Final question: If test is changing value inside of a for each loop, how come the last value of test is the only value that is printed by the alert(test); code? And how do I fix it so that it prints the value of test that was set during the call to getFileContents? –  Chetan May 24 '10 at 23:05
    
Please refer to the question edits for more clarification on the above question. –  Chetan May 24 '10 at 23:13
    
@Chetan - updated with notes on using a closure to solve your loop issue. –  gnarf May 24 '10 at 23:18

JavaScript uses lexical scoping, which basically means that your second code example will work just like how you intend it to work.

Consider the following example, borrowed from David Flanagan's Definitive Guide1:

var x = "global";

function f() {
  var x = "local";
  function g() { alert(x); }
  g();
}

f();  // Calling this function displays "local"

Also keep in mind that unlike C, C++ and Java, JavaScript does not have block-level scope.

In addition, you may also be interested in checking out the following article, which I highly recommend:


1 David Flanagan: JavaScript - The Definitive Guide, Fourth Edition, Page 48.

share|improve this answer

In this scenario, test will be resolved as you'd expect it, but the value of this might be different. Normally, to preserve the scope, you would make it a parameter to the asynchronous function like so:

function getFileContents(filePath, callbackFn, scope) {  
    var xhr = new XMLHttpRequest();
    xhr.onreadystatechange = function() {
        if (xhr.readyState == 4) {
            callbackFn.call(scope, xhr.responseText);
        }
    }
    xhr.open("GET", chrome.extension.getURL(filePath), true);
    xhr.send();
}


//then to call it:
var test = "lol";

getFileContents("hello.js", function(data) {
    alert(test);
}, this);
share|improve this answer
    
And how would I call the function getFileContents? –  Chetan May 24 '10 at 22:59

I ran into a similar problem. My code looked like this:

for (var i=0; i<textFilesObj.length; i++)
{
    var xmlHttp=new XMLHttpRequest();
    var name = "compile/" + textFilesObj[i].fileName;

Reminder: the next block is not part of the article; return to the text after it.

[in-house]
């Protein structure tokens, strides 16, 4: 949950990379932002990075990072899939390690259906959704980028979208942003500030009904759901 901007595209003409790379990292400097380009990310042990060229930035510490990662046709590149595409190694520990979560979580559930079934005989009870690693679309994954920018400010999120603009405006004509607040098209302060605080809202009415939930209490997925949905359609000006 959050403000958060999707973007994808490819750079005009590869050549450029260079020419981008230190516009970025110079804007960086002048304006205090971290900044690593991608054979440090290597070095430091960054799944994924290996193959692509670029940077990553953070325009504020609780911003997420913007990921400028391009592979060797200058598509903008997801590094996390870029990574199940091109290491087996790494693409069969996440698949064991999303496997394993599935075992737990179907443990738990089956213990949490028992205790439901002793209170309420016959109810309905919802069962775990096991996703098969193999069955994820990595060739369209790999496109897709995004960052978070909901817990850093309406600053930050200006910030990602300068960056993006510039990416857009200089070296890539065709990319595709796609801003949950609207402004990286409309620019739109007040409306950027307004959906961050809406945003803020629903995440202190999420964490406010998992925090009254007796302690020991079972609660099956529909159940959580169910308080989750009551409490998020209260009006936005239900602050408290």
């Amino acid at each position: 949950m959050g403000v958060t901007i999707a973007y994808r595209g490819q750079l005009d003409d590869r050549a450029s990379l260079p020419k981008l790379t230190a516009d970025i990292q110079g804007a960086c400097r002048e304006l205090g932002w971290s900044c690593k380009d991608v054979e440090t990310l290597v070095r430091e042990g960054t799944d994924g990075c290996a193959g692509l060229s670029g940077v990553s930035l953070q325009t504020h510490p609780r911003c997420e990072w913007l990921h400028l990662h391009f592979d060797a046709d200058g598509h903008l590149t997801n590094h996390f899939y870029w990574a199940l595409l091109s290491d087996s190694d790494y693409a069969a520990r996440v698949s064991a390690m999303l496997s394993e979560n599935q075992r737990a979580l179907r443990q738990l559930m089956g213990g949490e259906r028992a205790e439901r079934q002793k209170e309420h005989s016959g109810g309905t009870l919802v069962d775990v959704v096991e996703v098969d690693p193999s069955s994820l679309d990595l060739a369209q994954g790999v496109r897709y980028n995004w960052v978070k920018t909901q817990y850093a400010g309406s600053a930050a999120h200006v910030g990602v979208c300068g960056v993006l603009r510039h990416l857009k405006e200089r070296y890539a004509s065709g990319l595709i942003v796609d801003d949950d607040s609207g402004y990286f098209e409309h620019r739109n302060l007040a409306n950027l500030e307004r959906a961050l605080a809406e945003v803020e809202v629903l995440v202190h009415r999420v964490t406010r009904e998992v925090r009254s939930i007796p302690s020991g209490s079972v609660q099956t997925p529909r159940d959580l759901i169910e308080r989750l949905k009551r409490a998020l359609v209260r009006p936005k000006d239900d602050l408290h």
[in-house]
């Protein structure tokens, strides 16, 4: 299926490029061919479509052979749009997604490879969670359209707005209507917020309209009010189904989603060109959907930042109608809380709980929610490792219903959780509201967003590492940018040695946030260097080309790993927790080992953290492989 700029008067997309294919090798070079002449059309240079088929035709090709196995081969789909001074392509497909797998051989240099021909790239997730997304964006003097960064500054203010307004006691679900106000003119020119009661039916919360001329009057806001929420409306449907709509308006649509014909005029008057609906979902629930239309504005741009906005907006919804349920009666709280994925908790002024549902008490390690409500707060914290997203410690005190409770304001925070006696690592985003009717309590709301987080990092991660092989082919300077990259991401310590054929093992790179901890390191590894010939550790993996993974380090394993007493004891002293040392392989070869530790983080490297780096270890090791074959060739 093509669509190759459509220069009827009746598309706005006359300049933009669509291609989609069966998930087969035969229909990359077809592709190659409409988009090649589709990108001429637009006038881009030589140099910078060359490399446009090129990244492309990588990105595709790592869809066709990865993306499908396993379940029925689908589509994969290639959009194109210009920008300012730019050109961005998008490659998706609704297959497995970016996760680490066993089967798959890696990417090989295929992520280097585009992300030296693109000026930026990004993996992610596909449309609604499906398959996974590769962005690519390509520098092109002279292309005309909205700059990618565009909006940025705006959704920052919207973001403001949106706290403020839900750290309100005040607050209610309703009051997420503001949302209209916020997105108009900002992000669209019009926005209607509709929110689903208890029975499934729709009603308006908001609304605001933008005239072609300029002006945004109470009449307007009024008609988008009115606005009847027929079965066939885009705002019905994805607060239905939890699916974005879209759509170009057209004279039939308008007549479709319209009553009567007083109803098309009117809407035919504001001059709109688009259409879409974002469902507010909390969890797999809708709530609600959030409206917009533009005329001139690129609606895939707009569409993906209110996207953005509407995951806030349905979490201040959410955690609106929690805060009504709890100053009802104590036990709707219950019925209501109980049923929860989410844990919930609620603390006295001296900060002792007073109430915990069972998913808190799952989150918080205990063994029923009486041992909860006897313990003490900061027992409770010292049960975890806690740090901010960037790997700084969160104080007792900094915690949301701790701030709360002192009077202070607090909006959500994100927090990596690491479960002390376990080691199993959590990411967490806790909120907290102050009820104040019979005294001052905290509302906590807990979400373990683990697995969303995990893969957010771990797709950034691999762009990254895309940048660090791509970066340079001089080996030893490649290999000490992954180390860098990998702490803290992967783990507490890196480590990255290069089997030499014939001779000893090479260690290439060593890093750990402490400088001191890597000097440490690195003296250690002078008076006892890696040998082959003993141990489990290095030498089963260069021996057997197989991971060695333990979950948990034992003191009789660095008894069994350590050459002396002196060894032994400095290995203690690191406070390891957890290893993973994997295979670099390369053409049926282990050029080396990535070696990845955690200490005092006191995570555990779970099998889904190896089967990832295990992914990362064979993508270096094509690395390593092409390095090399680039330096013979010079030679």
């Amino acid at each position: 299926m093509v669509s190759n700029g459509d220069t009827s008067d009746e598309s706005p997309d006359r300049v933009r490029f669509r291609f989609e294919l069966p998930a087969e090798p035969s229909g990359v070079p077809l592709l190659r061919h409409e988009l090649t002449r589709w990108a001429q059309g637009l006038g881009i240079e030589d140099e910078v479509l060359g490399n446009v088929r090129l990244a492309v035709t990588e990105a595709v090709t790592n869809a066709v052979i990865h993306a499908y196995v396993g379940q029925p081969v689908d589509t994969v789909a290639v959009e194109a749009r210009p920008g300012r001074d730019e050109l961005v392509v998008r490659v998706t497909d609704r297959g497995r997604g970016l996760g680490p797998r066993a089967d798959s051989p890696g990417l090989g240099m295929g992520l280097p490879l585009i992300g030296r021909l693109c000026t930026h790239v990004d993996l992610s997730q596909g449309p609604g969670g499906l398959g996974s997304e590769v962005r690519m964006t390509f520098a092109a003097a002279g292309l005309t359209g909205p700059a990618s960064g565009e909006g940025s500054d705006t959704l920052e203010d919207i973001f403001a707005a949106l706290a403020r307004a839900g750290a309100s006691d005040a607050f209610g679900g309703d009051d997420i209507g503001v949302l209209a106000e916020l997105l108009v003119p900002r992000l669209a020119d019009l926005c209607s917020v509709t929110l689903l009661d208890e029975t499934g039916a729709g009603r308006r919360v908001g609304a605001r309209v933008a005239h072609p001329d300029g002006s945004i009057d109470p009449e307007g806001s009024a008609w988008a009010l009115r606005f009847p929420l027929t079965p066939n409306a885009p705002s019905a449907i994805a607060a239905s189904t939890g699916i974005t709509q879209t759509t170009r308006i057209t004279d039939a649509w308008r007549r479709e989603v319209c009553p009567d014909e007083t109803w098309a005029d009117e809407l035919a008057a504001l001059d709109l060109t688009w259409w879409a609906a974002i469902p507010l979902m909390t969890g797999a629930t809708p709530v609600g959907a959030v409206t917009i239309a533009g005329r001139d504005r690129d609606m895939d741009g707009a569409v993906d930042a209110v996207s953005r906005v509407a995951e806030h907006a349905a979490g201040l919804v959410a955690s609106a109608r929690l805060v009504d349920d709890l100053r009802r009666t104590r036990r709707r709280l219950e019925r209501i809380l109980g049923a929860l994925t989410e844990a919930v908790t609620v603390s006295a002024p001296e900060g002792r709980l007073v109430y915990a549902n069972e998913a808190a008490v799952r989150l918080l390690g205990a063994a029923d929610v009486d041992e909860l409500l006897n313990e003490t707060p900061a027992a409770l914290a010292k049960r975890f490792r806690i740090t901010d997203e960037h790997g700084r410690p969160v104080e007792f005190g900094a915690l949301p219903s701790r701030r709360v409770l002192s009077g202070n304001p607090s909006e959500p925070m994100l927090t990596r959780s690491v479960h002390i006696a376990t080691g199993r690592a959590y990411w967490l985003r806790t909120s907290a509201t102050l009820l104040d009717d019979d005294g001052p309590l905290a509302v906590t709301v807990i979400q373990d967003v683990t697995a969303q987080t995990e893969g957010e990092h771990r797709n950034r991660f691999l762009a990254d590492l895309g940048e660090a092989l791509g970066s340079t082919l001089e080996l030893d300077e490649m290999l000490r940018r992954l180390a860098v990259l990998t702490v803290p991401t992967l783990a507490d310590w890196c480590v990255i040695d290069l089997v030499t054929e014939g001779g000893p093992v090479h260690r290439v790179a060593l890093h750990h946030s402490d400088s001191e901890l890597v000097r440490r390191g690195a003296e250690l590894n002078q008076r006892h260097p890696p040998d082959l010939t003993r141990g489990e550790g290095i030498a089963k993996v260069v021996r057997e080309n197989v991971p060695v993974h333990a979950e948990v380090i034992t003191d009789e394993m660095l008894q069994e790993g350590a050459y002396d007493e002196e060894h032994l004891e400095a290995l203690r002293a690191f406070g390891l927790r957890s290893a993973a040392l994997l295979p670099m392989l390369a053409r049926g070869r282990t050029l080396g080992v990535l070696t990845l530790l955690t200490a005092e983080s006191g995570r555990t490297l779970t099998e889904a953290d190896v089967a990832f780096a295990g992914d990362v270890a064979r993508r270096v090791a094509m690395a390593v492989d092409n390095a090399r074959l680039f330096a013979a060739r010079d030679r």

var content = textFilesObj[i].content;

    xmlHttp.onreadystatechange=function()
    {
        if(xmlHttp.readyState==4)
        {
            var responseText = xmlHttp.responseText;
            Debug(responseText);
        }
    }

    xmlHttp.open("POST","save1.php",true);
    xmlHttp.setRequestHeader('Content-Type','application/x-www-form-urlencoded');
    xmlHttp.send("filename="+name+"&text="+encodeURIComponent(content));
}

The output was often the response text of the last object (but not always). In fact it was kind of random and even the number of responses varied (for a constant input). It turns out that the function should have been written:

    xmlHttp.onreadystatechange=function()
    {
        if(this.readyState==4)
        {
            var responseText = this.responseText;
            Debug(responseText);
        }
    }

Basically, in the first version, the "xmlHttp" object gets set to the version in the current stage of the loop. Most of the time the loop would have finished before any of the AJAX requests finished, so in this case "xmlHttp" referred to the last instance of the loop. If this final request finished before the other requests then they would all print the response from the last request whenever their ready state changed (even if their ready states were < 4).

The solution is to replace "xmlHttp" with "this" so the inner function is referring to the correct instance of the request object every time the callback is called.

share|improve this answer

Your Answer

 
discard

By posting your answer, you agree to the privacy policy and terms of service.

Not the answer you're looking for? Browse other questions tagged or ask your own question.